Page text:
Ujiri, on the other hand, obviously refused the offer, bided his time, and waited for an offer that while lower in “star” appeal, makes more sense for the franchise both on the court and off.
- While it’s still not completely clear whether the Raptors are looking to get back into the playoffs in 2013 or if Masai Ujiri is content to join the growing list of teams ready to go Diggin’ For Wiggins, one thing that is certain is that this trade gives Ujiri options and some needed financial flexibility. Because Ujiri was able to mind-ninja the Knicks in a Bargnani deal and therefore still has the amnesty option in his back pocket, I think we can all assume that Linas Kleiza will be a victim of said amnesty provision.
Assuming that this trade goes through, that Camby is off the books after next season and that Kleiza will be amnestied (I realize that I’m making a lot of assumptions), plus with John Lucas’ team option being declined, Ujiri may save nearly $9 million in 2013-14 while freeing up about $6 million worth of cap space next summer. And it looks like he’ll do that without surrendering any of the talent the Raptors hope to build upon in the future.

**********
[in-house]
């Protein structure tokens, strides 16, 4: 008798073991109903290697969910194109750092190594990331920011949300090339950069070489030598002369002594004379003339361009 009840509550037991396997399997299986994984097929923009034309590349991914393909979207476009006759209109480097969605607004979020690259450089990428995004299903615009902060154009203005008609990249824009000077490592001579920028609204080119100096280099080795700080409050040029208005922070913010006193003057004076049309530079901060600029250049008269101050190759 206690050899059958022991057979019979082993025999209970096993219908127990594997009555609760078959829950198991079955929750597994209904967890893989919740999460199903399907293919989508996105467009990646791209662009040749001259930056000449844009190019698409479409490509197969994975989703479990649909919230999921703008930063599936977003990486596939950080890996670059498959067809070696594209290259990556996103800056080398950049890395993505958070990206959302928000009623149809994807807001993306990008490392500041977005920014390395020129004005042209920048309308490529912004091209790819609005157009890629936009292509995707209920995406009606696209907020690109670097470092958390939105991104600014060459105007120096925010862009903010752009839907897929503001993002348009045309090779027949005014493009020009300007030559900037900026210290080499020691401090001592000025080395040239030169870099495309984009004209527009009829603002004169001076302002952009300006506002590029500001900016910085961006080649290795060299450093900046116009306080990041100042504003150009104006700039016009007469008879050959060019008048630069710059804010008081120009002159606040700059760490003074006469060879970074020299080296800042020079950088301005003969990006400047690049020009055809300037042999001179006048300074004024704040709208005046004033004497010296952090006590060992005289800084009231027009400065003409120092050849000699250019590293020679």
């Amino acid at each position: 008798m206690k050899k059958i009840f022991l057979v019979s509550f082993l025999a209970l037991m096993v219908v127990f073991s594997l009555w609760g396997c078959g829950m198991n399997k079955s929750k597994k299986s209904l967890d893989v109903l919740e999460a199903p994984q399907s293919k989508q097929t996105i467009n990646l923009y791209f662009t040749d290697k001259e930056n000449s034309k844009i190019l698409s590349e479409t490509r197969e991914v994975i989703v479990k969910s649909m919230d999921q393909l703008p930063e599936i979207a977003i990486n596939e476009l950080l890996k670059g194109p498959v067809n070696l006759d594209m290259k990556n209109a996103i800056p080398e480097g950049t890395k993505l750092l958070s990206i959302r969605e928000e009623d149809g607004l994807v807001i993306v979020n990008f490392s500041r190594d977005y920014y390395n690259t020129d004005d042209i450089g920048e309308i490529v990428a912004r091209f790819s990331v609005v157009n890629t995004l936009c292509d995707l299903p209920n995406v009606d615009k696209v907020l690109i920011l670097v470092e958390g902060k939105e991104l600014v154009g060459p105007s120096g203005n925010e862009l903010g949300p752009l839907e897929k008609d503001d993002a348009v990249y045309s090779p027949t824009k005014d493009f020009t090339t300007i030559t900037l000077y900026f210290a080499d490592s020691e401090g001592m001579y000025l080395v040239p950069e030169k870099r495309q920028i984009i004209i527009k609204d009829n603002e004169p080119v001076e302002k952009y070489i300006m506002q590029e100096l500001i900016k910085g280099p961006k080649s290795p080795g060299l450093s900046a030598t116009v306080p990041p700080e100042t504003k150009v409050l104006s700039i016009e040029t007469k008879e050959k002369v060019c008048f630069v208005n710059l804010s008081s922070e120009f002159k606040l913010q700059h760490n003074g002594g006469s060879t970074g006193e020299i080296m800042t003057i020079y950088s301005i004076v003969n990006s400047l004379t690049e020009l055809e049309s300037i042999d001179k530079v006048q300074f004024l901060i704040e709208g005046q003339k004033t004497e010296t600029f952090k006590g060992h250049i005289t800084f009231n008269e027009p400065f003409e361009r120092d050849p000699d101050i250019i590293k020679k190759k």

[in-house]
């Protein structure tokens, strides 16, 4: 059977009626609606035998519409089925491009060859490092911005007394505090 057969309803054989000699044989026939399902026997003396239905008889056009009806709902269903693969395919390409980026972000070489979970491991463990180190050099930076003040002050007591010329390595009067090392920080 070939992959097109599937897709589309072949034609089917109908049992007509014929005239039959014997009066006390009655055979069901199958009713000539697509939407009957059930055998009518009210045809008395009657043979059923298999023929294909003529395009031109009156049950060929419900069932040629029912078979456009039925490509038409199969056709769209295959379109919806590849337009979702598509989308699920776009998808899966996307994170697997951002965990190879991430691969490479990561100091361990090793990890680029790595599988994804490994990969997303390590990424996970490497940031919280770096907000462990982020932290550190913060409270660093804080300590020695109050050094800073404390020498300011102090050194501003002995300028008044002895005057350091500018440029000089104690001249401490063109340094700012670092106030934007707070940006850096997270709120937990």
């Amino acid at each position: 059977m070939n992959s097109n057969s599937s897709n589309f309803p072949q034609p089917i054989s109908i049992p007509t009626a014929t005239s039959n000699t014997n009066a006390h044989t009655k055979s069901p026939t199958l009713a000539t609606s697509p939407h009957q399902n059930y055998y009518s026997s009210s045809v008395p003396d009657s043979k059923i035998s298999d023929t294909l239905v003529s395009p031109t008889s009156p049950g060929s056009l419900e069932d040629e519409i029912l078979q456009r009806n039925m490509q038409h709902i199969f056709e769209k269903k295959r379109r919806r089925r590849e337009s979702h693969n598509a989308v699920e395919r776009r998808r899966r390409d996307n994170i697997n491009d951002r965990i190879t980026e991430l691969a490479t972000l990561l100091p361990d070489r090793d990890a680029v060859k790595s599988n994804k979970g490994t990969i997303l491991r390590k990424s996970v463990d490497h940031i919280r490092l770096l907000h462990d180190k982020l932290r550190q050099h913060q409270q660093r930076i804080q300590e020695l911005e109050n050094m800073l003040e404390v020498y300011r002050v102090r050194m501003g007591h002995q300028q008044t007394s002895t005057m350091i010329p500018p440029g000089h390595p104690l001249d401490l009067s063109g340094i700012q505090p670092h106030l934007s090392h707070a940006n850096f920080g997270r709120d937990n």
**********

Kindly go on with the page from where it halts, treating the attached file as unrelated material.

We don’t know how things will go from here (and I will remind you that Bryan Colangelo finding a taker for Rafael Araujo early in his Raptors tenure was also seen as miraculous), but so far so good, Masai. And yes, it’s safe to assume that Ujiri is discount-double-checking right now…
(All salary figures are courtesy of the awesome Mark Deeks at ShamSports.com)
I have heard the Knicks-Raptors deal is agreed upon with Quentin Richardson being signed-and-traded to make the deal work. Official July 10.
— Al Iannazzone (@Al_Iannazzone) July 1, 2013
Why not? You’d have to assume that Richardson’s deal will likely be for the veteran’s minimum, and only one of the three years is guaranteed.